The biggest Lake Fausse Pointe bass of 2020

Wesley Verret Jr.’s Alabama bass fishing tactics paid BIG dividends on a trip May 16 to Lake Fausse Pointe, the lake he grew up bass fishing, hunting and setting out hoop nets with his dad and grandfather.

Soon after hooking and boating a 4-pound bass, then a 5-pound bass while bass fishing with his father and father-in-law that memorable day, the Lillian, Ala., all-around outdoorsman and native Louisianan caught the lake’s biggest bass this spring, a 9.21-pound goliath. Verret’s bass was the first weighing more than 9 pounds and eighth pushing the scale past 7 pounds, with six of those “hawgs” being at least 8 pounds, in 2020.

It’s one he would have wanted his dad, Wesley Verret Sr. of Jeanerette, to catch because the elder Verret has had a bass like that in his sights and dreams for so many years of bassin’ in the 17,000-acre system — Lake Dauterive-Fausse Pointe — in Iberia and St. Martin parishes. That he caught it while fishing with his dad and Phillip Broussard of New Iberia made it so much more special, he said.

The 39-year-old Verret was back home visiting when the last-minute bass fishing trip was arranged for that Saturday.

“I just happened to be the guy on the end of the fishing pole,” Verret said three days later from his home in Lillian about the bass that has all of Acadiana abuzz over yet another trophy-sized bass from Lake Fausse Pointe.

Verret said he understands the happy hullabaloo around the big bass but added, modestly, “It was me catching my father’s fish, basically.”

What tactic Verret used

Before that day in mid-May, his biggest bass all have weighed in the 5-pound range. He has been fishing clear, clear Alabama waters since he moved to the coastal region three years ago with his wife, Kelly.

“The water’s so clear here you h-a-v-e to fish slow, they spook so easy. Over here you have to keep the bait in the same spot,” Verret said.

That 9.21-pounder couldn’t resist the black/green H2O Popping Frog. He had switched from a popper to get the previous two bites.

Verret didn’t pop or walk the Popping Frog.

“I was basically making the frog vibrate,” he said, explaining he gently twitched it to make it shudder, then let it float there, then repeated.

“I mean, I barely moved it to make it vibrate. I actually saw the bass come out and look at it. I could just see the top of it because the water was a little stained,” he said, noting he could tell by the dark shadow it was a huge fish. “Then she took it. She swallowed it, took off and jumped three times and wrapped (the 60-pound braided line) around cypress knees.”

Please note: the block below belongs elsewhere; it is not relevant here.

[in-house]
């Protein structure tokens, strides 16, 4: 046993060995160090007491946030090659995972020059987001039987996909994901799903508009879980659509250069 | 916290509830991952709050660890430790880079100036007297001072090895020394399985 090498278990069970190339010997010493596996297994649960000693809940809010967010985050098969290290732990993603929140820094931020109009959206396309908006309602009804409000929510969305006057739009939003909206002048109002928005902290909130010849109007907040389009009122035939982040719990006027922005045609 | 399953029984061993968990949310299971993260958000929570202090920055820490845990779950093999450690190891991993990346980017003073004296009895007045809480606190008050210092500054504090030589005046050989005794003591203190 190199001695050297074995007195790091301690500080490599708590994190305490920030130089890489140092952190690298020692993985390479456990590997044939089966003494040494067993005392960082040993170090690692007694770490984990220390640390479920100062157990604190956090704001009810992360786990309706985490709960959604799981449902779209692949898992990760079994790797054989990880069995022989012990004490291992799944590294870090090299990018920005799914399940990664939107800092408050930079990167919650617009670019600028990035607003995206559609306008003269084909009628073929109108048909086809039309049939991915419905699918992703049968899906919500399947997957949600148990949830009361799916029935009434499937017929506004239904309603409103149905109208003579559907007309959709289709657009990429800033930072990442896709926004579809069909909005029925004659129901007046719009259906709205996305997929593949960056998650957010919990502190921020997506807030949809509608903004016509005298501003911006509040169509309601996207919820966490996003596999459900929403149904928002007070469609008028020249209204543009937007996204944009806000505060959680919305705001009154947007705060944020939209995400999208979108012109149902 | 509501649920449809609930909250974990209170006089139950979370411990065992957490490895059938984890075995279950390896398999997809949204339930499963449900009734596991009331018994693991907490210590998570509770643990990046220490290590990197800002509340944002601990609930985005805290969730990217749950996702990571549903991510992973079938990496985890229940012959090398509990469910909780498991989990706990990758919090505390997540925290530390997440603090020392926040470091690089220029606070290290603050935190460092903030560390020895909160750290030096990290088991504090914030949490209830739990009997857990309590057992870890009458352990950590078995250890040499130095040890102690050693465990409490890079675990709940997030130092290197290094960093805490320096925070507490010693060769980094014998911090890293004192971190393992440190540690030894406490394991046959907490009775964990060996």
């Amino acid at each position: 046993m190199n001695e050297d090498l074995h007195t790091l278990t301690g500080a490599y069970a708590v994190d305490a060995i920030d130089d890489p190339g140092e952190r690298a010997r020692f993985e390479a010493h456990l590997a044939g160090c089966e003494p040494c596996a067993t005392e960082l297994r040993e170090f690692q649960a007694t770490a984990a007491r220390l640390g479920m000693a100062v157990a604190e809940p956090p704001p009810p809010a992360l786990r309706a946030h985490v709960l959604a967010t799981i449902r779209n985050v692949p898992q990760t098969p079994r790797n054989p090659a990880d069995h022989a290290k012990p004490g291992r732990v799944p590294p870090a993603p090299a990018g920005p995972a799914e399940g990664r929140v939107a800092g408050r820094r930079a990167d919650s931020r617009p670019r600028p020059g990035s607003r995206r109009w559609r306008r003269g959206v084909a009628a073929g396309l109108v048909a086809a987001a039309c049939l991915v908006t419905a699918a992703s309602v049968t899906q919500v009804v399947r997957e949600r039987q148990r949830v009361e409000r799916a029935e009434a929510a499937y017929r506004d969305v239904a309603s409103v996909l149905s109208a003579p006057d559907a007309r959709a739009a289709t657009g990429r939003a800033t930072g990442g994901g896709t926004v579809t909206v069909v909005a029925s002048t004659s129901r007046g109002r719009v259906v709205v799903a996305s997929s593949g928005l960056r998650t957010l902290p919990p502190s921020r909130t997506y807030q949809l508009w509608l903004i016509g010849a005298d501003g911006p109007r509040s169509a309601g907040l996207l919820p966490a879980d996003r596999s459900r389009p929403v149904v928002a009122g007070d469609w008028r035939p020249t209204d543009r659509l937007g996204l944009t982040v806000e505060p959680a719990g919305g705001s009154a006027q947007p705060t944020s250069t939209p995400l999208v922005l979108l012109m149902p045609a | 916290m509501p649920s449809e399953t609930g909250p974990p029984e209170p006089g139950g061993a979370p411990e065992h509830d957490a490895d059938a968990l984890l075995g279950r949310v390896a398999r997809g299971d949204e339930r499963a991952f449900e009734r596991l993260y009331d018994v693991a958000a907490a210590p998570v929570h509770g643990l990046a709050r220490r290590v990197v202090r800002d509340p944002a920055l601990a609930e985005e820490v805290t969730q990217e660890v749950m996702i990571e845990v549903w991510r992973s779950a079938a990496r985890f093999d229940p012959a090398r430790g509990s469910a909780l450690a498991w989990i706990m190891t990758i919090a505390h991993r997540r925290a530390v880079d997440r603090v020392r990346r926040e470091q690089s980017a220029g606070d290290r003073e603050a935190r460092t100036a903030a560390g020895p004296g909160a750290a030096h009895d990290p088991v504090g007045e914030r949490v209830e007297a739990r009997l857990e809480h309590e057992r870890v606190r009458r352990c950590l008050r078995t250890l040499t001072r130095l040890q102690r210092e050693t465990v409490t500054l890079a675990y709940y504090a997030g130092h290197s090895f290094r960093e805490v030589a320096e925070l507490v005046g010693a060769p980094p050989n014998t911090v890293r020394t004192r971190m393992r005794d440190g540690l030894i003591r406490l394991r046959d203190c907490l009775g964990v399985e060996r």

That was problematic for the fishermen. Fortunately, both hooks were buried in the bass’ mouth.

Verret, who was fishing in the middle of the boat, urged his dad to back the boat toward the cypress knees where the hooked bass was thrashing, drawn up tight to the cypress knees. All the while, Broussard was unwrapping braided line.

While he held the fishing rod up high, they got closer and closer.

“I said, ‘Dad, I want you to lip it.’ I knew it meant a lot,” he said.

Lip it his dad did. They all feasted their eyes on the prize.

The big reveal

“I think everybody was speechless for about 15 seconds,” the younger Verret said.

Then he swung into action.

“I immediately put it in the livewell. I didn’t want to hurt it. I just wanted to mount it (replica mount). I called a taxidermist to see what I needed to do to make a replica because I knew I was releasing the fish,” he said.

They needed a scale, so cranked up the boat and drove back to the boat landing on the Chitimacha Tribe of Louisiana Reservation, where they launched. On the way, they stopped at three houseboats to see if the residents had a scale.

An angler at the boat landing had a scale and tape measure. The MLF-like scale bounced around and the bass slipped off three times before the weight was pegged at a light 9.21 … Verret noted it read 9.50 once.

“I said, ‘Take a picture. Nine two one is good enough for me,’ ” he said.

It was 24 inches long with a girth of 18 inches. While the tail still was red, the “healthy” bass apparently had spawned.

Concerned about the large bass’ health, Verret decided against going back to the lake and releasing it. It was released alive in a pond owned by one of his father’s friends.

“I really wanted to put it back in the lake. I do wish she was back in the lake,” he said, adding he didn’t want to risk killing it.

2020 Lake Fausse Pointe Hawg Honor Roll

  • Wesley Verret Jr., 9.21
  • Dustin Dore, 8.99
  • Travis Meche Sr., 8.82
  • Jarrod Derouen, between 8 ½-9
  • Andre Weber, 8.50
  • Joseph Martin, 8.17
  • Andre Weber, 7.25
  • Bo Amy, 7.20
About Don Shoopman 567 Articles
Don Shoopman fishes for freshwater and saltwater species mostly in and around the Atchafalaya Basin and Vermilion Bay. He moved to the Sportsman’s Paradise in 1976, and he and his wife June live in New Iberia. They have two grown sons.